described as “just in your head” the level of truth in that statement is profound. Sufferers of fibromyalgia have brains that just aren’t working properly, they don’t make enough of the right brain chemicals and may even have free-radical damage that affects how they think. (Murphree, 2003). Fibromyalgia Syndrome (FMS) and Chronic Fatigue Syndrome (CFS) sufferers don’t produce enough of the brain chemical serotonin. Seratonin is a brain chemical known as a neurotransmitter. Neurotransmitters carry messages from one cell in the brain to another and they help regulate our moods, sleep, mental acuity, pain and other bodily functions. Seratonin is a calming neurotransmitter. This chemical is important in the regulation of pain, and the ability to get deep and restorative sleep. It is believed that this lack of ability to rest is what leads to the FMS “fog”. Sufferers of this syndrome describe an inability to focus and to concentrate. This is a significant contributor to the disability associated with fibromyalgia. What Does Fibromyalgia Look Like?

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Debilitating fatigue, vague pain and terrible sleep patterns characterize FMS. It may also be associated with memory difficulties, depression, irritable bowel syndrome, chemical sensitivities, allergies, chronic infections and recurrent headaches. The physical symptoms of fibromyalgia worsen with any additional emotional or physical stressors. (Exercise can make it worse.) The chronic localized pain of FMS leads to the poor sleep patterns, which creates the constant fatigue which leads to more inactivity, which leads to muscles that are more sensitive to pain which further decreases activity…..more pain….less sleep and on and on.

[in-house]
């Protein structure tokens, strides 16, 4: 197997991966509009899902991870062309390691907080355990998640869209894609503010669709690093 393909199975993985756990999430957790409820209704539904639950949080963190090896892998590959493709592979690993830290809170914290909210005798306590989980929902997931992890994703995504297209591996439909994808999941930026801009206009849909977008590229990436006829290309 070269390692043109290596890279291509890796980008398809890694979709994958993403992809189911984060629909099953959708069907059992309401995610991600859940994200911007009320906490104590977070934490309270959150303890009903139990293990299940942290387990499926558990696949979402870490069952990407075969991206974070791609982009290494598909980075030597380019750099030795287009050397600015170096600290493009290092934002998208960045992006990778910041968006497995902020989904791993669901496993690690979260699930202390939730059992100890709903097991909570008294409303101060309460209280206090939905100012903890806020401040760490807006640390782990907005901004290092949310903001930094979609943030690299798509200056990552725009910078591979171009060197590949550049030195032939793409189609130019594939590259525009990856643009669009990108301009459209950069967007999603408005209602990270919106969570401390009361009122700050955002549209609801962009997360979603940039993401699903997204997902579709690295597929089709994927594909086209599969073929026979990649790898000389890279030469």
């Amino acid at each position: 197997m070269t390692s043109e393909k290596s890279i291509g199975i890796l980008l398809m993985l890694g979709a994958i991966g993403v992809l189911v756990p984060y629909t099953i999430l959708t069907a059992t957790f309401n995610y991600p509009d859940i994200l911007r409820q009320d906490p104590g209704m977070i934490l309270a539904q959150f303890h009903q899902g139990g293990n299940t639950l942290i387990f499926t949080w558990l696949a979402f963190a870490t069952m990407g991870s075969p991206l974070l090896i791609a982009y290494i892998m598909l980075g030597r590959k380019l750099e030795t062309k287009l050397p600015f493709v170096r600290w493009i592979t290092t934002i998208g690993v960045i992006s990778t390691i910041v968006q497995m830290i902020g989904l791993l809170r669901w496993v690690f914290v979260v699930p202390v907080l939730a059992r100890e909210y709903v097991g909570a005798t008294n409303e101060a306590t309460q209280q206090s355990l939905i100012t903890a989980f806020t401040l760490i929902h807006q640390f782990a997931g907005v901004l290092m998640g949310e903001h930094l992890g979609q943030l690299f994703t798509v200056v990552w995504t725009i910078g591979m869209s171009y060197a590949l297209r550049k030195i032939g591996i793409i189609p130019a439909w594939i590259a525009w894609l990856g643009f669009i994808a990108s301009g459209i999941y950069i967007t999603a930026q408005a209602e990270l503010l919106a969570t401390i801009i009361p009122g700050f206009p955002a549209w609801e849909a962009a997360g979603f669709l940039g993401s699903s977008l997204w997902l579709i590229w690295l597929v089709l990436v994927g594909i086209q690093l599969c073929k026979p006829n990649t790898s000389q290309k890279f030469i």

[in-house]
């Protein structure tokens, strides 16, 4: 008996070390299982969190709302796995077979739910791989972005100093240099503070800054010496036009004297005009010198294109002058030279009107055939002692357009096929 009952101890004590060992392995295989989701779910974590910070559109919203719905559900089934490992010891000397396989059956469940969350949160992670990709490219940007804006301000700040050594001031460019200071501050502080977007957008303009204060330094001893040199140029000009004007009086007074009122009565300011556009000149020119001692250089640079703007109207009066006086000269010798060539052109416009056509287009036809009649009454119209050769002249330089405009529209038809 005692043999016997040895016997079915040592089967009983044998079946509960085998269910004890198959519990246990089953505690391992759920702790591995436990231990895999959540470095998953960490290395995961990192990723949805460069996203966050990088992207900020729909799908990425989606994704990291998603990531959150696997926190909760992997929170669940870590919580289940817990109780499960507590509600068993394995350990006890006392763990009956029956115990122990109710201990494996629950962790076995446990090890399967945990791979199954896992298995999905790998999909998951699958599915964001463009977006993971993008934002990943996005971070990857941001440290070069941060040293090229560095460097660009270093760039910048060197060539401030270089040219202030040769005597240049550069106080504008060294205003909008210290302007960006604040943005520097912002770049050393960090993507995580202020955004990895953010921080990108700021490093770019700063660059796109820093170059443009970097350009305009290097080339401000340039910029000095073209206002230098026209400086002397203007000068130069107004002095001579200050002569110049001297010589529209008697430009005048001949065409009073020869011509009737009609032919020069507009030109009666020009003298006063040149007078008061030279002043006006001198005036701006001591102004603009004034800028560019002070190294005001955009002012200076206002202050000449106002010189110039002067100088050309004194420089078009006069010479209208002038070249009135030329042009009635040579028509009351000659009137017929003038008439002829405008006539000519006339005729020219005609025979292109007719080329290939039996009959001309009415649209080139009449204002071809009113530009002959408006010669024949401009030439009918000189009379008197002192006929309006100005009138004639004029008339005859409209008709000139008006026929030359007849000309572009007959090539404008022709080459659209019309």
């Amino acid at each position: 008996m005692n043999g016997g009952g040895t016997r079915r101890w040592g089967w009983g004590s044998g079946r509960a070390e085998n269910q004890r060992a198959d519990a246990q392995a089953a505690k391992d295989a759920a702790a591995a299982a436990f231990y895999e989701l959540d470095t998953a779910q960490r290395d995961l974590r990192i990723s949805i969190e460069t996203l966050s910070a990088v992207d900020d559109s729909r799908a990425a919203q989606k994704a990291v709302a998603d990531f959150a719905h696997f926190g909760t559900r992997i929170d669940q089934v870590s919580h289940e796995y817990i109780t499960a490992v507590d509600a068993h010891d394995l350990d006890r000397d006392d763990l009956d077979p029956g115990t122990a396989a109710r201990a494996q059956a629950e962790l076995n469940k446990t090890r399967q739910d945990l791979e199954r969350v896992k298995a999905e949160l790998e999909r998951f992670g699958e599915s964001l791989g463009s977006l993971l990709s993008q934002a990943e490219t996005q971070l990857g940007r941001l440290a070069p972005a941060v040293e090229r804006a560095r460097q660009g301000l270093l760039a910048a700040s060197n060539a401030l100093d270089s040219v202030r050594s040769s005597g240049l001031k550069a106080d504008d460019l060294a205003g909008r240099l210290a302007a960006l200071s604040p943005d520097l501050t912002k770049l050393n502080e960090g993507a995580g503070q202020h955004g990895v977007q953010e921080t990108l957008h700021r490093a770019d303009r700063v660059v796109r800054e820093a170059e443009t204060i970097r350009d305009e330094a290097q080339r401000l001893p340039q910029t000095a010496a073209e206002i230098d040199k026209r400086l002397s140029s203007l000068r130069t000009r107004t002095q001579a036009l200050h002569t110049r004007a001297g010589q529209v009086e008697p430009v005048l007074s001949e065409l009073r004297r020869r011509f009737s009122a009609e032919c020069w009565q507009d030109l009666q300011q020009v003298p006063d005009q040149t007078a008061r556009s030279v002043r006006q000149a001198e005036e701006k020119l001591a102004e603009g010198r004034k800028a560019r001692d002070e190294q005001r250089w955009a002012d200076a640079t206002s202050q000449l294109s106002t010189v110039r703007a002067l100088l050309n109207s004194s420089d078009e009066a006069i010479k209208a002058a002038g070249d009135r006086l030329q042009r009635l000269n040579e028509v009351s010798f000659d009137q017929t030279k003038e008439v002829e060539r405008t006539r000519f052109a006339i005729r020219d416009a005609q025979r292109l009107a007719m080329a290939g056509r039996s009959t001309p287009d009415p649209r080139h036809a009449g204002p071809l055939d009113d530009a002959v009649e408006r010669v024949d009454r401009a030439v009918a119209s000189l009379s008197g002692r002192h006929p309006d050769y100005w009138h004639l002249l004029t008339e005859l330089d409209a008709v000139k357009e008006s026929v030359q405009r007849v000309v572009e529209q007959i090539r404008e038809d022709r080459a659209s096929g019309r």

What Constitues a Diagnosis of Fibromyalgia? The following list is the definitive list of FMS diagnostics. In order to be diagnosed, the patient must present with all three of the major characteristics and four or more of the minor characteristics. Major Generalized aches or stiffness of at least three anatomical sites for at least three months. Six or more typical, reproducible tender points. Exclusion of other disorders that can cause similar symptoms. Minor Generalized fatigue Chronic headache Sleep disturbance Neurological and psychological complaints Numbing or tingling sensations Irritable bowel syndrome Variation of symptoms in relation to activity, stress, and weather changes Depression